Good morning beautiful Monday! Today I return to the world of probabilities, rhetoric and packed lunches, and my slightly exaggerated week of alone time finally comes to a close. I have never been so relieved to drive down to the Sacramento airport and fetch a friend back into my life. Missions trip week and spring break scattered my roommates and friends across the globe, leaving me talking to the stray cat we feed, striking up conversations with strangers in the store, and teaching myself how to make coffee, despite the fact that I’m not a coffee drinker (unless the cup is overwhelmed with creamer and sweeteners).
I have been having a fascinating time coming up with ways to amuse myself—mainly ways to stay out of the house. On day one, I managed to eat all three of my meals in different outdoor locations. The ideas are not the problem; convincing myself that they’re worth following through on alone is the problem. Creativity isn’t quite as fun unless it’s shared. But I resolved that I was not going to mope around in my empty house. After a few tears (yes, I cried), I thought to myself, “good grief Amy! You have a life! Please enjoy it, even if it’s all by yourself!” I think I wanted to prove to myself that I could do this—just me.
Life has an uncanny way of giving us unavoidable situations in which to deal with things we would otherwise sweep into the “uncomfortable” pile. There are some things we only look at squarely when we have to, and the topic of being an individual is one of those issues for me. I am one too easily defined by the people I hold closest. I love adapting and getting to know what brings others joy. But sometimes, I become so caught up in all this that I forget what it looks like just to be myself. Then, when everybody goes away, it’s like I left too. It’s uncomfortable, not just because I sincerely prefer to live life with other people, but because I forget how to live pure and simply as me, without having others around to shape what that looks like.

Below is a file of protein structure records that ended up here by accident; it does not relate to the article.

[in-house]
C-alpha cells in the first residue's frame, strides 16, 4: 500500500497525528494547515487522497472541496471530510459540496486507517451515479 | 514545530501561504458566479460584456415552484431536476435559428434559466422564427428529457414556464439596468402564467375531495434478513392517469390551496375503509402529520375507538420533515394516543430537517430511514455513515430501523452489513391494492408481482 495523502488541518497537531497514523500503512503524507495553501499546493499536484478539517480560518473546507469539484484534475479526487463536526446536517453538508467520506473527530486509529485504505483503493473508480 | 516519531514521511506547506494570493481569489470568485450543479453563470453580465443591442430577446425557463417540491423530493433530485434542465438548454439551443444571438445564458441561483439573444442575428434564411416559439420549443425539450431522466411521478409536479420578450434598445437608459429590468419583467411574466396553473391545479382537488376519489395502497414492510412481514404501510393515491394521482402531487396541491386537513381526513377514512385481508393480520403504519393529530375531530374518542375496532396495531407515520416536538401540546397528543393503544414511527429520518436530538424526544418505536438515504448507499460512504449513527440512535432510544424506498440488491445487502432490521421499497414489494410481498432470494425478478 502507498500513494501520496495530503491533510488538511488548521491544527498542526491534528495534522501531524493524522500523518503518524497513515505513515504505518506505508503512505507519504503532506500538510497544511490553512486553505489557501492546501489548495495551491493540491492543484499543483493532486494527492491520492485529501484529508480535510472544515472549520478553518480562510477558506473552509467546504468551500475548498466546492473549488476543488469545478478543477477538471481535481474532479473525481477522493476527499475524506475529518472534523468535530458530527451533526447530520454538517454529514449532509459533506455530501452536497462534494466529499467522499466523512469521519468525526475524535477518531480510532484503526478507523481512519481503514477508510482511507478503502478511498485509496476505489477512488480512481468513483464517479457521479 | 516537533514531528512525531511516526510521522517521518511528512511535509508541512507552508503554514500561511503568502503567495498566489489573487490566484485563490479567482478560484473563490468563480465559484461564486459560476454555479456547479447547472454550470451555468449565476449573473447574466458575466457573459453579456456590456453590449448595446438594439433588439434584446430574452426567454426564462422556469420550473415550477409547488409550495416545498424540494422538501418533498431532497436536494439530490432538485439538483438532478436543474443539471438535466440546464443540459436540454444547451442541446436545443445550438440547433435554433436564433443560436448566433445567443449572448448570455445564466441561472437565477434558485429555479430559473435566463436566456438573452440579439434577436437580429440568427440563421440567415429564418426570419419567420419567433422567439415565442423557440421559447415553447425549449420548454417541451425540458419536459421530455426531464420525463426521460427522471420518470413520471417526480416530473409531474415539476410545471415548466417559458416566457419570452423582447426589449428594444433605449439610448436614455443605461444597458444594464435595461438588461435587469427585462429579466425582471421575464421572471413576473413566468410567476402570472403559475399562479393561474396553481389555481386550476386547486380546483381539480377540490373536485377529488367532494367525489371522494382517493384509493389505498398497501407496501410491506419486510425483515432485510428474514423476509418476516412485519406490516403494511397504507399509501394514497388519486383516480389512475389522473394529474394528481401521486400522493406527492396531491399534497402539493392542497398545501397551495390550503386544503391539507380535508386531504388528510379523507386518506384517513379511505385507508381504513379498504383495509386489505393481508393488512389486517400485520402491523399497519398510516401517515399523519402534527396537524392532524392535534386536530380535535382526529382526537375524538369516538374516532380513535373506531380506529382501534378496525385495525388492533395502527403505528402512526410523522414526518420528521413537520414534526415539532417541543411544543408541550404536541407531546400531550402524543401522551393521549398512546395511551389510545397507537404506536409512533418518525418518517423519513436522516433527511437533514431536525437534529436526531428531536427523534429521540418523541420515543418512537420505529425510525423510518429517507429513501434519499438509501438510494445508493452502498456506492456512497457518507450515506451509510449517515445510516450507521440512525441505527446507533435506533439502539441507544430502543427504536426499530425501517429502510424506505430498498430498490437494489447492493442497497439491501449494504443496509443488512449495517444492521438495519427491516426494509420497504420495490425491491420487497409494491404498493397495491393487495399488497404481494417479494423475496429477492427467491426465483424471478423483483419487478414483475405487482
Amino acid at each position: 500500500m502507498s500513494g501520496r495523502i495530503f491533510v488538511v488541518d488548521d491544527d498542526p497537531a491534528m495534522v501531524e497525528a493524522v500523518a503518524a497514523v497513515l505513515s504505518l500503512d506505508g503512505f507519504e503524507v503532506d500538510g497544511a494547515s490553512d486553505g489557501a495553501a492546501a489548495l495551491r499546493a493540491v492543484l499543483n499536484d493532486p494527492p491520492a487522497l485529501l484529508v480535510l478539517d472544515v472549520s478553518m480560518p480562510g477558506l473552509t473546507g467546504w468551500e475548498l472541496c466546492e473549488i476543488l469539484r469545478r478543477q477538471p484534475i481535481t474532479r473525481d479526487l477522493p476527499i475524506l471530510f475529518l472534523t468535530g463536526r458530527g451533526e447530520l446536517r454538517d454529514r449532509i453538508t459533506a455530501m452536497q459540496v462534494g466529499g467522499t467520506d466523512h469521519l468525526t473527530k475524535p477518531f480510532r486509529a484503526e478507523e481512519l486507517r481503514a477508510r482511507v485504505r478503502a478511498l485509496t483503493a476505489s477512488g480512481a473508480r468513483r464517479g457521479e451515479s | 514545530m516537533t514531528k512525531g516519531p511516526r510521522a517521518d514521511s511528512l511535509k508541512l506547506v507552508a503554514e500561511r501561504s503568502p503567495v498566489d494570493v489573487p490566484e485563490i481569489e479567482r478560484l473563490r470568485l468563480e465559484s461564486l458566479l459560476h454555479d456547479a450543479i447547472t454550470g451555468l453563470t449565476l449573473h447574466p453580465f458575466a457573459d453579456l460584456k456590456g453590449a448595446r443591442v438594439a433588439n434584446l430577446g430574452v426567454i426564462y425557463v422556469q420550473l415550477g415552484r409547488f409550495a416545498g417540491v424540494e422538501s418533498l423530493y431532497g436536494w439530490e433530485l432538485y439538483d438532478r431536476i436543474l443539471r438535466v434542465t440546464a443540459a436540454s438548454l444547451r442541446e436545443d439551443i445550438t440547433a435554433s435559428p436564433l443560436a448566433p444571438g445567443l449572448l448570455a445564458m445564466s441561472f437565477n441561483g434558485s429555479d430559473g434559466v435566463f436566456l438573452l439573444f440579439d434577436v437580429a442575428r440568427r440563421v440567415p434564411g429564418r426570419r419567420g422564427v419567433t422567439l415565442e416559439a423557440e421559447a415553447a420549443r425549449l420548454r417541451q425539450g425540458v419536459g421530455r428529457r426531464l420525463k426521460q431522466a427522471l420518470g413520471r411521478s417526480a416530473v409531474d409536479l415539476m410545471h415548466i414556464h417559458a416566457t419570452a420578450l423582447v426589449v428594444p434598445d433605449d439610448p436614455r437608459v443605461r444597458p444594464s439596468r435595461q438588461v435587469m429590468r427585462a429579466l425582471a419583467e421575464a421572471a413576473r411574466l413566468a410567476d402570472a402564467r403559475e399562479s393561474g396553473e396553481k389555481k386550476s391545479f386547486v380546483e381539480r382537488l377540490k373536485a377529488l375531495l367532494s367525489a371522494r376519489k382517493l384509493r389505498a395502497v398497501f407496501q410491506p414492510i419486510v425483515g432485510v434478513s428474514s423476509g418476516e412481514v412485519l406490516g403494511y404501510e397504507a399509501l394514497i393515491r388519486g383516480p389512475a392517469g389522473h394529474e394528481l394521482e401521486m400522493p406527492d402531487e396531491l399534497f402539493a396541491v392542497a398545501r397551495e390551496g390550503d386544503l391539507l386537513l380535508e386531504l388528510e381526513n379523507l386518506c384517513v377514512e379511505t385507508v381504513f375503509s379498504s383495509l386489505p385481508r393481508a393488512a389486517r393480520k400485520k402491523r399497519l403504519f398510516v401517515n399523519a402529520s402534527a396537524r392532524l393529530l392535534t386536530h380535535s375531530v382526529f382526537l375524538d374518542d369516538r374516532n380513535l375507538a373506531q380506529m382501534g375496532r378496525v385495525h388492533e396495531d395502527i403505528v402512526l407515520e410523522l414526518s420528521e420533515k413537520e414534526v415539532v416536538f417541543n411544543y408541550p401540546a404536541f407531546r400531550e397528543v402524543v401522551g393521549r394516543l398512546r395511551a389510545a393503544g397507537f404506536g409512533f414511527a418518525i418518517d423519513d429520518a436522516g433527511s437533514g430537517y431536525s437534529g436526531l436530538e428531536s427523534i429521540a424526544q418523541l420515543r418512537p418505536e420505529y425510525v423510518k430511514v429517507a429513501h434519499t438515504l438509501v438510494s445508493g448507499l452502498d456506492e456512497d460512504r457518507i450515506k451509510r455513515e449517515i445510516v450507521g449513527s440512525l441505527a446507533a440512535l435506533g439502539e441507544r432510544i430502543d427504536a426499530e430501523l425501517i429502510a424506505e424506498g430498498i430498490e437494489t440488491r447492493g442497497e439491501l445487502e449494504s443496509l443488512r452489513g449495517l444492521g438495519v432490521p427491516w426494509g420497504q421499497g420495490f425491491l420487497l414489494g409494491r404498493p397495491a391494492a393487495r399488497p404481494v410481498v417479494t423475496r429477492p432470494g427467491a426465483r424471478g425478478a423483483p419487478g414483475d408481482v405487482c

I read once people with my personality (ENFP) can “get into another person’s shoes and identify with that individual’s thoughts and feelings so readily, they run the risk of virtually losing their own identity.” Awesome. And yes, I run into that problem from time to time! To compensate, I find myself constantly scanning the world I share with those around me, looking for the pieces I bring into it, because those are the pieces that are mine; those pieces are me. Sometimes I have a hard time seeing these pieces on my own. What may seem obvious to others is completely lost to my eyes, and I am definitely guilty of relying on the feedback of others to help me find them. Because of this, I have always been curious as to whether all us ENFPs share a common need for the Words of Affirmation Love Language. It’s like each of those words adds one more dot in a dot-to-dot drawing I am trying to piece together.
Being alone can be a terrifying thing. If you lose all the other people, even for a week, you lose all the little landmarks that help you make sense of what is defined as “your life”. You are forced to be an individual, and in the case of a confessing ENFP, discover how little you know about being one.
Henri Nouwen, an author who challenges the way I think says, “our solitude roots us in our own hearts,” and that “solitude always strengthens community.” I didn’t like him very much when I first read those words. Those words were true, and I disliked him putting me in a spot to accept it.
So much of what I value is coming together, sharing life, and practicing community. But can I truly be me in the context of others, if I cannot be me by myself? It seems counterintuitive that to do this “being together” well, I have to step away and stand alone. I walk a continual journey in discovering that there is no “us” without a “me” and a “you.” There is no community without individuals. Only from a place where I am myself, can I then bring the free gift of who I am to those around me. I get to bring me without the grey of demands. You can only give gifts if you know what you have to give away. In as much as I need the people around me, they need me to be me. And sometimes to do this, I need to walk a mile in my own shoes.